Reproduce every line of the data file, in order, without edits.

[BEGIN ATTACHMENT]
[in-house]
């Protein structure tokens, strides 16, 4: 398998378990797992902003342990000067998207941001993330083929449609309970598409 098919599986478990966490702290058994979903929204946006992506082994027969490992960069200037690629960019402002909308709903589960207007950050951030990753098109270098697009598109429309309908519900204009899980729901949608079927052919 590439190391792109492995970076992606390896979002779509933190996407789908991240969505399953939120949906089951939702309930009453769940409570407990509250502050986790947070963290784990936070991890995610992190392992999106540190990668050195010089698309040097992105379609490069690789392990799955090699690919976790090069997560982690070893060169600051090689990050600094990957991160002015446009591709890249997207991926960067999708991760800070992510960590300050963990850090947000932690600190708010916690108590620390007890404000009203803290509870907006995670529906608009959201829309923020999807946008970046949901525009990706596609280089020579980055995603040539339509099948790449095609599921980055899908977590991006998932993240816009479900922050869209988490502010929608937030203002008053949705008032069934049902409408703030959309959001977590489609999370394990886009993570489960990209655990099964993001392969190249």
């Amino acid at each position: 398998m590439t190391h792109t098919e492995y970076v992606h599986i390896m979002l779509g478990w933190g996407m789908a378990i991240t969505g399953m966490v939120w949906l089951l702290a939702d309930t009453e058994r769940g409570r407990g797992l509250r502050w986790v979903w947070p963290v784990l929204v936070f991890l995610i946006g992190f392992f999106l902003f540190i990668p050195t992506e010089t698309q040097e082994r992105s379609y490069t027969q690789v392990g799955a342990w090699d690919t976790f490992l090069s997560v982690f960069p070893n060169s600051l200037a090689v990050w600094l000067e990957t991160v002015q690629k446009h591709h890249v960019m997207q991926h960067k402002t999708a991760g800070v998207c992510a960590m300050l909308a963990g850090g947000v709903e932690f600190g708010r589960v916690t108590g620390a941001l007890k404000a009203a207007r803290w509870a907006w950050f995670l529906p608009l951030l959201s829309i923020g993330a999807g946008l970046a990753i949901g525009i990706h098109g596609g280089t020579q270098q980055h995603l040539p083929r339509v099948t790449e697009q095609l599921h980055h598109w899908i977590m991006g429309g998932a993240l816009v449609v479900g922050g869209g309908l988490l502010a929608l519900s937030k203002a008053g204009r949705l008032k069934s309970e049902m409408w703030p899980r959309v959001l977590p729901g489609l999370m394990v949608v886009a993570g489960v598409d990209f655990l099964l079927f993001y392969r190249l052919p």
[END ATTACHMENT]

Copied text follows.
[in-house]
């Protein structure tokens, strides 16, 4: 398998378990797992902003342990000067998207941001993330083929449609309970598409 098919599986478990966490702290058994979903929204946006992506082994027969490992960069200037690629960019402002909308709903589960207007950050951030990753098109270098697009598109429309309908519900204009899980729901949608079927052919 590439190391792109492995970076992606390896979002779509933190996407789908991240969505399953939120949906089951939702309930009453769940409570407990509250502050986790947070963290784990936070991890995610992190392992999106540190990668050195010089698309040097992105379609490069690789392990799955090699690919976790090069997560982690070893060169600051090689990050600094990957991160002015446009591709890249997207991926960067999708991760800070992510960590300050963990850090947000932690600190708010916690108590620390007890404000009203803290509870907006995670529906608009959201829309923020999807946008970046949901525009990706596609280089020579980055995603040539339509099948790449095609599921980055899908977590991006998932993240816009479900922050869209988490502010929608937030203002008053949705008032069934049902409408703030959309959001977590489609999370394990886009993570489960990209655990099964993001392969190249």
């Amino acid at each position: 398998m590439t190391h792109t098919e492995y970076v992606h599986i390896m979002l779509g478990w933190g996407m789908a378990i991240t969505g399953m966490v939120w949906l089951l702290a939702d309930t009453e058994r769940g409570r407990g797992l509250r502050w986790v979903w947070p963290v784990l929204v936070f991890l995610i946006g992190f392992f999106l902003f540190i990668p050195t992506e010089t698309q040097e082994r992105s379609y490069t027969q690789v392990g799955a342990w090699d690919t976790f490992l090069s997560v982690f960069p070893n060169s600051l200037a090689v990050w600094l000067e990957t991160v002015q690629k446009h591709h890249v960019m997207q991926h960067k402002t999708a991760g800070v998207c992510a960590m300050l909308a963990g850090g947000v709903e932690f600190g708010r589960v916690t108590g620390a941001l007890k404000a009203a207007r803290w509870a907006w950050f995670l529906p608009l951030l959201s829309i923020g993330a999807g946008l970046a990753i949901g525009i990706h098109g596609g280089t020579q270098q980055h995603l040539p083929r339509v099948t790449e697009q095609l599921h980055h598109w899908i977590m991006g429309g998932a993240l816009v449609v479900g922050g869209g309908l988490l502010a929608l519900s937030k203002a008053g204009r949705l008032k069934s309970e049902m409408w703030p899980r959309v959001l977590p729901g489609l999370m394990v949608v886009a993570g489960v598409d990209f655990l099964l079927f993001y392969r190249l052919p």